public EventsController(ISampleService sampleService)
        {
            _sampleService = sampleService;
        }

        [HttpPost("{type}")]
        public async Task<ActionResult> PublishEvent(String type, Object model)
        {
            // TODO: Invoke _sampleService.ProcessEventModel<T>(T model)

            throw new NotImplementedException();
        }
    }
}
    

The generic method does not actually reference generic type in a standard fashion way like we would normally do and how it is done in our ISampleService.ProcessEventModel<T> method. Instead it splits the generic type T into two components and those are full type name and actual instance of the class. 

Swagger Object 

Now this all may look pretty loose, but we'll be using Swagger to force the client to pass the right payload. You can oviusly see from here that we cannot directly call our service method, but thanks to reflection, we can dynamically create a delegate to this method using reflection.

Before we do that, we need to retrieve the available model types which will be validated and used to create paths in our service Open API definition.

I in general avoid to use so called "Helper" classes because they tend to end up too cluttered and developers often put unrelated stuff al together inside them. Insted I prefer extension method, so for this case I will also use extension methods with few overloads

namespace Generics.Sample.Api.Extensions
{
    public static class EventTypesExtensions
    {
        public static IEnumerable<Type> GetEventTypes(this Assembly assembly)
        {
            IEnumerable<Type> _eventTypes = typeof(IEventModel).Assembly.GetTypes()
                .Where(t => !t.IsAbstract && t.IsPublic && typeof(IEventModel).IsAssignableFrom(t))
                .OrderBy(t => t.Name);

            return _eventTypes;
        }

        public static IEnumerable<Type> GetEventTypesFromParentAssembly(this Type type)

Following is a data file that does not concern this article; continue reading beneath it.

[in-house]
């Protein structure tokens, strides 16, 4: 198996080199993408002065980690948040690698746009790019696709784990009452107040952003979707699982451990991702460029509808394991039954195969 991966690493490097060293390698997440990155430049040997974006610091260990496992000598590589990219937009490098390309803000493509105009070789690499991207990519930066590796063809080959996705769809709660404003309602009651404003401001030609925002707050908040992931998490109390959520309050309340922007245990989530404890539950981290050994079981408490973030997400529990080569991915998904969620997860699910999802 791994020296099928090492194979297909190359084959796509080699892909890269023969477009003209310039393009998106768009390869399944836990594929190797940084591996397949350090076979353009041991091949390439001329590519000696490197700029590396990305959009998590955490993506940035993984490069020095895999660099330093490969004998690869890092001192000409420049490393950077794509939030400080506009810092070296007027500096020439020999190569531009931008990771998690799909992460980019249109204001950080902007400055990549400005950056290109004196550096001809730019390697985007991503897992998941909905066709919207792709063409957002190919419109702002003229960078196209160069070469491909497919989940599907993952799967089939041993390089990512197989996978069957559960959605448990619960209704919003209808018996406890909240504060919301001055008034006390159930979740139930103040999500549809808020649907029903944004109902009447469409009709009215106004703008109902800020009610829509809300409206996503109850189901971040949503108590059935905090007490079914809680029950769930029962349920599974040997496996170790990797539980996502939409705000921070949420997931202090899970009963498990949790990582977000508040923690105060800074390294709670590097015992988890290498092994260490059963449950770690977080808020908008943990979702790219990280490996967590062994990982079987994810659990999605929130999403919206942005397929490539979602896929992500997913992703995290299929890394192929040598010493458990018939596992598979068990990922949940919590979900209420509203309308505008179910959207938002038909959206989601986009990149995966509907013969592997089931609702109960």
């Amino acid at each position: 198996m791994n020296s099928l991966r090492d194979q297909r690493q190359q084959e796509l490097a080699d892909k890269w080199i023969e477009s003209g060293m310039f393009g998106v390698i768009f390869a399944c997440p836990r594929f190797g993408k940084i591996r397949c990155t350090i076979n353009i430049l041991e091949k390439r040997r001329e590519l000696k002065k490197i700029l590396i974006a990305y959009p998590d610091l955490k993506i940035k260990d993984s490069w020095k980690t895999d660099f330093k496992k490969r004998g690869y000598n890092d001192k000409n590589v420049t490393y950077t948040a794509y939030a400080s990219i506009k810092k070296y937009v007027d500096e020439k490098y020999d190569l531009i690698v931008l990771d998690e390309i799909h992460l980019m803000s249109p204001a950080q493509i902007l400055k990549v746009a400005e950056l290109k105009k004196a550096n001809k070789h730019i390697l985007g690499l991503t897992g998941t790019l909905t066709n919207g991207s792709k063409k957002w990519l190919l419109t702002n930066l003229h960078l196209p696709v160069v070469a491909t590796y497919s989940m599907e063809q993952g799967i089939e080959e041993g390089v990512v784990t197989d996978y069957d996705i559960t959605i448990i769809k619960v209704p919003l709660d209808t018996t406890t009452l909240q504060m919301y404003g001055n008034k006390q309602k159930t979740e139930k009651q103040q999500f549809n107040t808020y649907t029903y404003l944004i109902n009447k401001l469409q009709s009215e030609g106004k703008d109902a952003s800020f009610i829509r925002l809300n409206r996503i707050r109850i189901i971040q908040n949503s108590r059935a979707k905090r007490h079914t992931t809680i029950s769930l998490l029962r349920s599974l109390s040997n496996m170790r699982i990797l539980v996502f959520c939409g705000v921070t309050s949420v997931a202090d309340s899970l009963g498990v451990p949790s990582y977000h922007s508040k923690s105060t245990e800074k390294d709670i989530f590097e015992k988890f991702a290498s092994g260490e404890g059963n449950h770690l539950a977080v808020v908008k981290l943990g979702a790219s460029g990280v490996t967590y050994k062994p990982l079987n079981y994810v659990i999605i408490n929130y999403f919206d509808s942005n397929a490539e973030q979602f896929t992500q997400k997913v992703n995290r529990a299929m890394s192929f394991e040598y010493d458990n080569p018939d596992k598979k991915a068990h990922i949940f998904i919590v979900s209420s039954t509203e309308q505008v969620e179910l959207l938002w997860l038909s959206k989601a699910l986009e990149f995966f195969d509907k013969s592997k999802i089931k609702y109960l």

{
            return type.Assembly.GetEventTypes();
        }

        public static IEnumerable<Type> GetEventTypesFromParentAssembly(this Object @object)
        {
            return @object.GetType().GetEventTypesFromParentAssembly();
        }
    }
}
    

Dynamically invoking generic method 

As you could see, we cannot just directly call ISampleSerice.ProcessEventModel<T> method. Instead we'll use reflection to first find this method in the ISampleService instance and than simple invoke it with model object, but before we do that we need to validate and cast our payload.

Model payload comes as an instance of Object type. Anything can be an Object so we do not know much about the instance driven by the payload, but we have our type name argument which we can use to find the type and cast the payload object.

namespace Generics.Sample.Api.Controllers
{
    [ApiController]
    [Route("[controller]")]
    public class EventsController : ControllerBase
    {
        readonly ISampleService _sampleService;

        public EventsController(ISampleService sampleService)
        {
            _sampleService = sampleService;
        }

        [HttpPost("{type}")]
        public async Task<ActionResult> PublishEvent(String type, Object model)
        {
            var eventType = this.GetType().GetEventTypesFromParentAssembly().SingleOrDefault(t => t.FullName == type);
            if (eventType == null)
                throw new ArgumentException($"{type} is not valid event type");
            var eventModel = JsonConvert.DeserializeObject(JsonConvert.SerializeObject(model), eventType);

            var task =  (Task)_sampleService.GetType()
                            .GetMethod(nameof(ISampleService.ProcessEventModel))
                            .MakeGenericMethod(eventType).Invoke(_sampleService, new[] { eventModel });

            await task;
            return Accepted();
        }
    }
}
    

Unfortunately, direct cast in this case would not work so I used a dirty hack of simple serializing and deserializing the model instance using Newtnsoft.Json library and methods JsonConvert.SerailizeObject/JsonConvert.DesirializeObject.

This way we managed to cast our payload to a proper type and pass it to the service instance which will be processing it.

Things are still pretty loose and without someone knowing actual types and its structure it would be quite difficult to invoke our endpoint. Of course we could expose the list of type names, but we are still missing the payload structure and therefore we would have to comply to poor design and a lot of manual work to ensure we are sending the proper values.